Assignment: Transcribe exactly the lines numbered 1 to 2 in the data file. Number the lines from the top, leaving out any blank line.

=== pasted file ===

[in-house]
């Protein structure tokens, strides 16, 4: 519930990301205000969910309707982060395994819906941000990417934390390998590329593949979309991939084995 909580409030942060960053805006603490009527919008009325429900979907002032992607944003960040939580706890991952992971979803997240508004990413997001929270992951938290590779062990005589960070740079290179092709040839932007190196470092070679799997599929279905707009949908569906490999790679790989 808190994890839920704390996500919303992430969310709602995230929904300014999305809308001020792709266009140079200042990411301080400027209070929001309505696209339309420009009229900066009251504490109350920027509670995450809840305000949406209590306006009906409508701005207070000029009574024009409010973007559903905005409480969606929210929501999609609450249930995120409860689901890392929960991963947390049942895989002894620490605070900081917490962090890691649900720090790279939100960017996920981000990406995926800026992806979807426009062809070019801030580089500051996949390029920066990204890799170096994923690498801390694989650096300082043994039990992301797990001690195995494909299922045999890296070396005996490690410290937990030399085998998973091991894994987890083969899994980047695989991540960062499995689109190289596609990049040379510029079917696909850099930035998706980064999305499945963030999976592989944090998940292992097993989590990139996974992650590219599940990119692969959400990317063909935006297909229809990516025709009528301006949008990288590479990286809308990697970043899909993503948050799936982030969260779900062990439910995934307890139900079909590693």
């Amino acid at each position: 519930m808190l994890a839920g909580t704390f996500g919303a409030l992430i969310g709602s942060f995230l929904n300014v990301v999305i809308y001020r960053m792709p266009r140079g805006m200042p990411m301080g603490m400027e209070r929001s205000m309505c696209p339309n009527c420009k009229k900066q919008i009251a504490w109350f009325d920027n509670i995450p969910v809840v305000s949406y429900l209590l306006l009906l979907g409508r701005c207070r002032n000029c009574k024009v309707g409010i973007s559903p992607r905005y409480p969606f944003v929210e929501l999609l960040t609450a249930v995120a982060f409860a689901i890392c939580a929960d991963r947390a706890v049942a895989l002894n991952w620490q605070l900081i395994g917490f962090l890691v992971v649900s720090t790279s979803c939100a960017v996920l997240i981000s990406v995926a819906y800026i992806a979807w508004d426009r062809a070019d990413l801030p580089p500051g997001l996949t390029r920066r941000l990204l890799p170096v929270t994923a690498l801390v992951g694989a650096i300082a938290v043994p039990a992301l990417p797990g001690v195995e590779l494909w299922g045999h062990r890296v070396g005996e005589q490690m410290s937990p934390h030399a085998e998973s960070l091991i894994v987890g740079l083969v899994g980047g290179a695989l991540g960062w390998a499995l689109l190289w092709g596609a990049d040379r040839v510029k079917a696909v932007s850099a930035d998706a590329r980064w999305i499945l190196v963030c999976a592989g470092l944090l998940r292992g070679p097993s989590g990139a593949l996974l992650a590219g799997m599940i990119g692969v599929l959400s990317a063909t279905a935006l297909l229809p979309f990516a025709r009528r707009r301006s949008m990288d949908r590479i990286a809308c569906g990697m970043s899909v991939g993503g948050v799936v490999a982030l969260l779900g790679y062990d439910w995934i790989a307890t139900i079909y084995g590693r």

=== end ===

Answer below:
[in-house]
């Protein structure tokens, strides 16, 4: 519930990301205000969910309707982060395994819906941000990417934390390998590329593949979309991939084995 909580409030942060960053805006603490009527919008009325429900979907002032992607944003960040939580706890991952992971979803997240508004990413997001929270992951938290590779062990005589960070740079290179092709040839932007190196470092070679799997599929279905707009949908569906490999790679790989 808190994890839920704390996500919303992430969310709602995230929904300014999305809308001020792709266009140079200042990411301080400027209070929001309505696209339309420009009229900066009251504490109350920027509670995450809840305000949406209590306006009906409508701005207070000029009574024009409010973007559903905005409480969606929210929501999609609450249930995120409860689901890392929960991963947390049942895989002894620490605070900081917490962090890691649900720090790279939100960017996920981000990406995926800026992806979807426009062809070019801030580089500051996949390029920066990204890799170096994923690498801390694989650096300082043994039990992301797990001690195995494909299922045999890296070396005996490690410290937990030399085998998973091991894994987890083969899994980047695989991540960062499995689109190289596609990049040379510029079917696909850099930035998706980064999305499945963030999976592989944090998940292992097993989590990139996974992650590219599940990119692969959400990317063909935006297909229809990516025709009528301006949008990288590479990286809308990697970043899909993503948050799936982030969260779900062990439910995934307890139900079909590693």